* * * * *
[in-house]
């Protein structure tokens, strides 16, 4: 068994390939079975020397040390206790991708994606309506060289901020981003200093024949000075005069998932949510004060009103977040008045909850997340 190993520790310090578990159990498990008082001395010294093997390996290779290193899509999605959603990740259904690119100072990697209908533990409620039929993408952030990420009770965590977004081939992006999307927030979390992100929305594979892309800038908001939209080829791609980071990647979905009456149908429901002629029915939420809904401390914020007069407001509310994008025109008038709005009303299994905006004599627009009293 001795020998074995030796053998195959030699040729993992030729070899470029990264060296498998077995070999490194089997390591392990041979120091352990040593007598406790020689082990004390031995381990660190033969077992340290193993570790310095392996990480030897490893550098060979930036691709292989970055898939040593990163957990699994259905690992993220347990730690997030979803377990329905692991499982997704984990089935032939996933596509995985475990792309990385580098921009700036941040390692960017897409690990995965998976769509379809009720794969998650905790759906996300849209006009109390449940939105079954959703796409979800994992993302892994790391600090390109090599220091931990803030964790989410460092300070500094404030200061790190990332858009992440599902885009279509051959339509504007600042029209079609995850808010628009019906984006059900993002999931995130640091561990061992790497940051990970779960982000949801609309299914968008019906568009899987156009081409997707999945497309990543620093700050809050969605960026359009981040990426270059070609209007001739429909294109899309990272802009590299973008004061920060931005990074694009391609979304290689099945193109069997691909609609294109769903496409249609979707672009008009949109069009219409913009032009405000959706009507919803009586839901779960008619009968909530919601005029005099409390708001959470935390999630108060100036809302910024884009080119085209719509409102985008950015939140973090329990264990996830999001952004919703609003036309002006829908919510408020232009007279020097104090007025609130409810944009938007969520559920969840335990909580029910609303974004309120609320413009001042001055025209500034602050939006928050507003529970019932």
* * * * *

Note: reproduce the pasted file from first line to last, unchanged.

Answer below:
[in-house]
């Protein structure tokens, strides 16, 4: 068994390939079975020397040390206790991708994606309506060289901020981003200093024949000075005069998932949510004060009103977040008045909850997340 190993520790310090578990159990498990008082001395010294093997390996290779290193899509999605959603990740259904690119100072990697209908533990409620039929993408952030990420009770965590977004081939992006999307927030979390992100929305594979892309800038908001939209080829791609980071990647979905009456149908429901002629029915939420809904401390914020007069407001509310994008025109008038709005009303299994905006004599627009009293 001795020998074995030796053998195959030699040729993992030729070899470029990264060296498998077995070999490194089997390591392990041979120091352990040593007598406790020689082990004390031995381990660190033969077992340290193993570790310095392996990480030897490893550098060979930036691709292989970055898939040593990163957990699994259905690992993220347990730690997030979803377990329905692991499982997704984990089935032939996933596509995985475990792309990385580098921009700036941040390692960017897409690990995965998976769509379809009720794969998650905790759906996300849209006009109390449940939105079954959703796409979800994992993302892994790391600090390109090599220091931990803030964790989410460092300070500094404030200061790190990332858009992440599902885009279509051959339509504007600042029209079609995850808010628009019906984006059900993002999931995130640091561990061992790497940051990970779960982000949801609309299914968008019906568009899987156009081409997707999945497309990543620093700050809050969605960026359009981040990426270059070609209007001739429909294109899309990272802009590299973008004061920060931005990074694009391609979304290689099945193109069997691909609609294109769903496409249609979707672009008009949109069009219409913009032009405000959706009507919803009586839901779960008619009968909530919601005029005099409390708001959470935390999630108060100036809302910024884009080119085209719509409102985008950015939140973090329990264990996830999001952004919703609003036309002006829908919510408020232009007279020097104090007025609130409810944009938007969520559920969840335990909580029910609303974004309120609320413009001042001055025209500034602050939006928050507003529970019932």